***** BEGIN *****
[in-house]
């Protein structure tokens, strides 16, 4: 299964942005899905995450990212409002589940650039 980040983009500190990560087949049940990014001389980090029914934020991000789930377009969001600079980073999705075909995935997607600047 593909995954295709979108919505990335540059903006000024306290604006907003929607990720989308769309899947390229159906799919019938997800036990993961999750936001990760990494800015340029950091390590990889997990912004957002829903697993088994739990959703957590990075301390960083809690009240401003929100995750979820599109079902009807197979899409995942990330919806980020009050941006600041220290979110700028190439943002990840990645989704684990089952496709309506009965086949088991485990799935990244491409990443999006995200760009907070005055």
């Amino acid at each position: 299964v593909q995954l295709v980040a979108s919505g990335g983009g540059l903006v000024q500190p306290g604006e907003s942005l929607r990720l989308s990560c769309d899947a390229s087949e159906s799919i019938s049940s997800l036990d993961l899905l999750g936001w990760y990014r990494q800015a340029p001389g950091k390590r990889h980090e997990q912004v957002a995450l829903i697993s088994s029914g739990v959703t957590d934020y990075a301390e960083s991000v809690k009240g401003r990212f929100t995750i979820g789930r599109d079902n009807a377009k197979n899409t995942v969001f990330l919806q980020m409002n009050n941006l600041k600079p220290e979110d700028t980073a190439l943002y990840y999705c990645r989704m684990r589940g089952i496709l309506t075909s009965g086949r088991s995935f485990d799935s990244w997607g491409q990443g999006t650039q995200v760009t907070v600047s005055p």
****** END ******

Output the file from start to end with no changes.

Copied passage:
[in-house]
């Protein structure tokens, strides 16, 4: 299964942005899905995450990212409002589940650039 980040983009500190990560087949049940990014001389980090029914934020991000789930377009969001600079980073999705075909995935997607600047 593909995954295709979108919505990335540059903006000024306290604006907003929607990720989308769309899947390229159906799919019938997800036990993961999750936001990760990494800015340029950091390590990889997990912004957002829903697993088994739990959703957590990075301390960083809690009240401003929100995750979820599109079902009807197979899409995942990330919806980020009050941006600041220290979110700028190439943002990840990645989704684990089952496709309506009965086949088991485990799935990244491409990443999006995200760009907070005055």
């Amino acid at each position: 299964v593909q995954l295709v980040a979108s919505g990335g983009g540059l903006v000024q500190p306290g604006e907003s942005l929607r990720l989308s990560c769309d899947a390229s087949e159906s799919i019938s049940s997800l036990d993961l899905l999750g936001w990760y990014r990494q800015a340029p001389g950091k390590r990889h980090e997990q912004v957002a995450l829903i697993s088994s029914g739990v959703t957590d934020y990075a301390e960083s991000v809690k009240g401003r990212f929100t995750i979820g789930r599109d079902n009807a377009k197979n899409t995942v969001f990330l919806q980020m409002n009050n941006l600041k600079p220290e979110d700028t980073a190439l943002y990840y999705c990645r989704m684990r589940g089952i496709l309506t075909s009965g086949r088991s995935f485990d799935s990244w997607g491409q990443g999006t650039q995200v760009t907070v600047s005055p």